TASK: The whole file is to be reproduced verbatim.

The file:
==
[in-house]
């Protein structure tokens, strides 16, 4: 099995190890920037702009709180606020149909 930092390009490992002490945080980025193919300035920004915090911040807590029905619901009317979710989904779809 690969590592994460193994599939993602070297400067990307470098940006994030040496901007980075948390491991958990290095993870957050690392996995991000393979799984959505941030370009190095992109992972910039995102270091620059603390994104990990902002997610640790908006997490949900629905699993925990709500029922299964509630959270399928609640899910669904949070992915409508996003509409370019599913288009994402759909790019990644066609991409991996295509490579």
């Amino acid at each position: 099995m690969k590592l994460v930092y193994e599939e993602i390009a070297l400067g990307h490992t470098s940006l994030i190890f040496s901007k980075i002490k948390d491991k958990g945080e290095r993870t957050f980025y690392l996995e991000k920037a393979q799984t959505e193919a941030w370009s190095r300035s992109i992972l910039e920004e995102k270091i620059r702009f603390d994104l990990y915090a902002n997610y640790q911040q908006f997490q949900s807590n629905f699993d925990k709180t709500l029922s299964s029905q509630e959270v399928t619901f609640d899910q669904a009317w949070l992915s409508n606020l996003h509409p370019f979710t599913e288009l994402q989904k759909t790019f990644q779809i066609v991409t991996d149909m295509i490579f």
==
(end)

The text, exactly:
[in-house]
């Protein structure tokens, strides 16, 4: 099995190890920037702009709180606020149909 930092390009490992002490945080980025193919300035920004915090911040807590029905619901009317979710989904779809 690969590592994460193994599939993602070297400067990307470098940006994030040496901007980075948390491991958990290095993870957050690392996995991000393979799984959505941030370009190095992109992972910039995102270091620059603390994104990990902002997610640790908006997490949900629905699993925990709500029922299964509630959270399928609640899910669904949070992915409508996003509409370019599913288009994402759909790019990644066609991409991996295509490579």
């Amino acid at each position: 099995m690969k590592l994460v930092y193994e599939e993602i390009a070297l400067g990307h490992t470098s940006l994030i190890f040496s901007k980075i002490k948390d491991k958990g945080e290095r993870t957050f980025y690392l996995e991000k920037a393979q799984t959505e193919a941030w370009s190095r300035s992109i992972l910039e920004e995102k270091i620059r702009f603390d994104l990990y915090a902002n997610y640790q911040q908006f997490q949900s807590n629905f699993d925990k709180t709500l029922s299964s029905q509630e959270v399928t619901f609640d899910q669904a009317w949070l992915s409508n606020l996003h509409p370019f979710t599913e288009l994402q989904k759909t790019f990644q779809i066609v991409t991996d149909m295509i490579f």